While it is important for this environmental crisis to receive additional attention from state and federal officials, and begin the long clean up process, it is equally important for regulators to stop this issue from happening to other Americans in the future. Last year, a proposal to produce another highly hazardous wood preservative, pentachlorophenol at a site in South Carolina was met with overwhelming public opposition. Gulbrandsen Chemicals, a multinational company with ties to India, attempted to site the penta plant in the majority low-income African American community Orangeburg, South Carolina, raising serious concerns over environmental racism. However, a series of high-profile investigative reports, community advocacy, and political action ultimately resulted in the company abandoning its plans. This victory all but eliminated the global market for penta, leading EPA to issue a notice of intent to cancel uses of pentachlorophenol wood preservatives earlier this year.
But EPA and Administrator Regan still stand behind carcinogenic creosotes. In its proposed interim decision for creosote, EPA wrote, â€śCreosote-treated wood offers unique benefits in the preservation of railroad crossties, wooden utility poles, and round timber foundation piles for land, freshwater, and marine use.â€ť In light of these â€śunique benefits,â€ť the agency did not even consider the viability of alternatives, such as steel, composites, and fiberglass that could replace the hazardous wood preservative process with non or less toxic materials.
It is evident from both history and the present day that chemical corporations target low income, BIPOC neighborhoods to site hazardous industrial processes, creating fence line communities with higher rates of disease incidence and other health problems. Administrator Regan now has the opportunity to not only clean up contamination caused by past injustices, but also stop future injustice directed toward black and brown communities by suspending the registration of hazardous wood preservatives like creosote. Americaâ€™s ongoing post-cautionary approach to environmental management, where we address issues only after environmental pollution and contamination has already occurred, is unsustainable and anathema to public health and environmental stability. Administrator Regan has the power to move our regulatory systems toward precaution, preventing the need for long-term pain and suffering by taking action to stop the release of harmful pesticides and other chemicals before they wreak havoc on individual lives.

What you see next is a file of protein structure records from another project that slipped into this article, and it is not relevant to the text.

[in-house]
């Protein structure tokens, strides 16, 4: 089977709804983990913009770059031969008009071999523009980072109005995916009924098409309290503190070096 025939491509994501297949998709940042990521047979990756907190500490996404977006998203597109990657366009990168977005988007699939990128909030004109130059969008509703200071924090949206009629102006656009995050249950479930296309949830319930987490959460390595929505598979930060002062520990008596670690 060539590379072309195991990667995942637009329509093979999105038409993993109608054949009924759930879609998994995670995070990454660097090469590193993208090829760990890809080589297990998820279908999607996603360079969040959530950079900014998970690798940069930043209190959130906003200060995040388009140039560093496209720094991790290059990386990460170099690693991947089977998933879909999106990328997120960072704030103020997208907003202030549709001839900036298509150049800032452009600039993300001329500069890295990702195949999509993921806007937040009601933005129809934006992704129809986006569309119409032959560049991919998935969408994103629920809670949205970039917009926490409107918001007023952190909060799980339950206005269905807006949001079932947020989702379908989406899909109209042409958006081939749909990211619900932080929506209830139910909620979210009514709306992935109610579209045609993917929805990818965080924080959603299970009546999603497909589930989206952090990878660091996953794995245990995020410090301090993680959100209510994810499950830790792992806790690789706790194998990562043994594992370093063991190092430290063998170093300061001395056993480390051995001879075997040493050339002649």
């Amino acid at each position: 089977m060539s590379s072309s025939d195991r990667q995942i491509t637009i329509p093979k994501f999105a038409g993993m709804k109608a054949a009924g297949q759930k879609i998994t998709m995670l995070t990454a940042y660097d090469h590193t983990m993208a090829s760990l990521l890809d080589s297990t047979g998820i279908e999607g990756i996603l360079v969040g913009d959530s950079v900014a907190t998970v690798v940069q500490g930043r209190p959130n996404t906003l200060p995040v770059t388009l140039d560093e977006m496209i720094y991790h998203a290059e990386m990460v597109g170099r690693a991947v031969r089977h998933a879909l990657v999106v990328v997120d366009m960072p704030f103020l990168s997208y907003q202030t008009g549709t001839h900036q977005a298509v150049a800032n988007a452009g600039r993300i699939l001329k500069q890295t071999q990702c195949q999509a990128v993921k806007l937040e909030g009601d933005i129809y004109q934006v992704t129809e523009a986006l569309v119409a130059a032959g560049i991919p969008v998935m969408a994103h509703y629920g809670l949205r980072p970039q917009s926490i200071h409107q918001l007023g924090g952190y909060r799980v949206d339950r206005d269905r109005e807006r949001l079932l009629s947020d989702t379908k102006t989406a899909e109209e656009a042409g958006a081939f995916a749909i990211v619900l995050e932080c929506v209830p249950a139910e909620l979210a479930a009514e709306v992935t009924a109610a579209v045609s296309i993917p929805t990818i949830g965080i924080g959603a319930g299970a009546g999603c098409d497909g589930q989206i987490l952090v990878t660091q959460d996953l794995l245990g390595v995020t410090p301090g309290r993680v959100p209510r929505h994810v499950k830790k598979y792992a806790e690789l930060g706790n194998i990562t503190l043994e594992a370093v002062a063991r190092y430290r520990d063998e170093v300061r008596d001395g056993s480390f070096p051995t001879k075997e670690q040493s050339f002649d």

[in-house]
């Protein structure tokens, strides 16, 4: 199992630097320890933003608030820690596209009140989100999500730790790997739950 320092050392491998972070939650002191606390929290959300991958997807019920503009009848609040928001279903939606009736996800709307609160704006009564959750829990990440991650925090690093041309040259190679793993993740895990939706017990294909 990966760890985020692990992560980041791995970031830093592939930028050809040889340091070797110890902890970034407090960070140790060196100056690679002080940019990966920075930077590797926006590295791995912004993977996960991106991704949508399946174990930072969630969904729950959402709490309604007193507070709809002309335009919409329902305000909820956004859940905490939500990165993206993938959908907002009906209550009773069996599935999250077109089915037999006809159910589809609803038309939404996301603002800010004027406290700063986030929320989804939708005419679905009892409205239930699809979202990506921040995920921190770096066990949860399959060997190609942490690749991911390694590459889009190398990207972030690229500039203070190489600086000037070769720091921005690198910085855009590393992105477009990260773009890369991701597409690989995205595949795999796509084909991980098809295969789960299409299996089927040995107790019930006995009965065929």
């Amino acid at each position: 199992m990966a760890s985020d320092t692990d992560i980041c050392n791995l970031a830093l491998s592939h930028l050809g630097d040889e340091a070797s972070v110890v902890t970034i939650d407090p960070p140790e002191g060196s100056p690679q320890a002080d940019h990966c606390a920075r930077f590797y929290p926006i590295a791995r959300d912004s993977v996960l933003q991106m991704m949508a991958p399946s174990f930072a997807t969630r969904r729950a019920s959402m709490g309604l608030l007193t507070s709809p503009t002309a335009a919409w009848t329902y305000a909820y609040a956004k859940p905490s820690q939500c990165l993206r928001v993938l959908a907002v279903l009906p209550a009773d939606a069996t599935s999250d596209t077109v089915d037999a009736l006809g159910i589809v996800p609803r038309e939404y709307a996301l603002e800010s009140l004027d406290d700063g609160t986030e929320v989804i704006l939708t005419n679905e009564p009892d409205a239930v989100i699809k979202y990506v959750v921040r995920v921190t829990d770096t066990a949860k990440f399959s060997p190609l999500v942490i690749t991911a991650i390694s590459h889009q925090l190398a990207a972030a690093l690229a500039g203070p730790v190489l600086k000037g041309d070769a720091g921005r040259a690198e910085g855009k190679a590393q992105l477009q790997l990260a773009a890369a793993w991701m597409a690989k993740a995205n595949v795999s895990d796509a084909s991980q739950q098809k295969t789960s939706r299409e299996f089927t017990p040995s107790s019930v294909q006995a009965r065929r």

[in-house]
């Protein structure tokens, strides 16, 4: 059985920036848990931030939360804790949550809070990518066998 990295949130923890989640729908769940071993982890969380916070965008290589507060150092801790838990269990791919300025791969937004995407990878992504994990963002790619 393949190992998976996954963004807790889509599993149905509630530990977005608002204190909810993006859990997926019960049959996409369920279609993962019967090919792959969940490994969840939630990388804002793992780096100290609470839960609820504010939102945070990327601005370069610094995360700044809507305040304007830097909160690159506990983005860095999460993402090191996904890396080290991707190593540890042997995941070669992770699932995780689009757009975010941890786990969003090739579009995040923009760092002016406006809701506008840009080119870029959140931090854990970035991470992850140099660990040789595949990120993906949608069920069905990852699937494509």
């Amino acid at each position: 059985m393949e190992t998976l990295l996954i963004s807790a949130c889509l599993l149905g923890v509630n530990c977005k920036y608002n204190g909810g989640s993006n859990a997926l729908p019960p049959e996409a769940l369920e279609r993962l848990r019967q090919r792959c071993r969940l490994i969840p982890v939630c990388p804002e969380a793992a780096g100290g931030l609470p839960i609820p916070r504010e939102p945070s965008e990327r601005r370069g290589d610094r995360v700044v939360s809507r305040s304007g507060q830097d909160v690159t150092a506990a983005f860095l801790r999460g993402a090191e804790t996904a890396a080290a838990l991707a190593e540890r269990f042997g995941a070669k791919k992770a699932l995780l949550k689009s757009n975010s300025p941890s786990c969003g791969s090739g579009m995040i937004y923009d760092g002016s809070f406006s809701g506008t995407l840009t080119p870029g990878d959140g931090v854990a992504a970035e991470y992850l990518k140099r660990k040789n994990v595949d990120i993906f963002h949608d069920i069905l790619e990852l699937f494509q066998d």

Join us today in calling on Administrator Regan, EPA, and Congress to chart a new path for pesticide regulation that holds pesticide companies accountable, and stops unnecessary poisoning. For more information on the dangers of creosote and other wood preservatives, see Beyond Pesticides Â wood preservative program page, as well as comments submitted by Beyond Pesticides to EPA earlier this year.
All unattributed positions and opinions in this piece are those of Beyond Pesticides.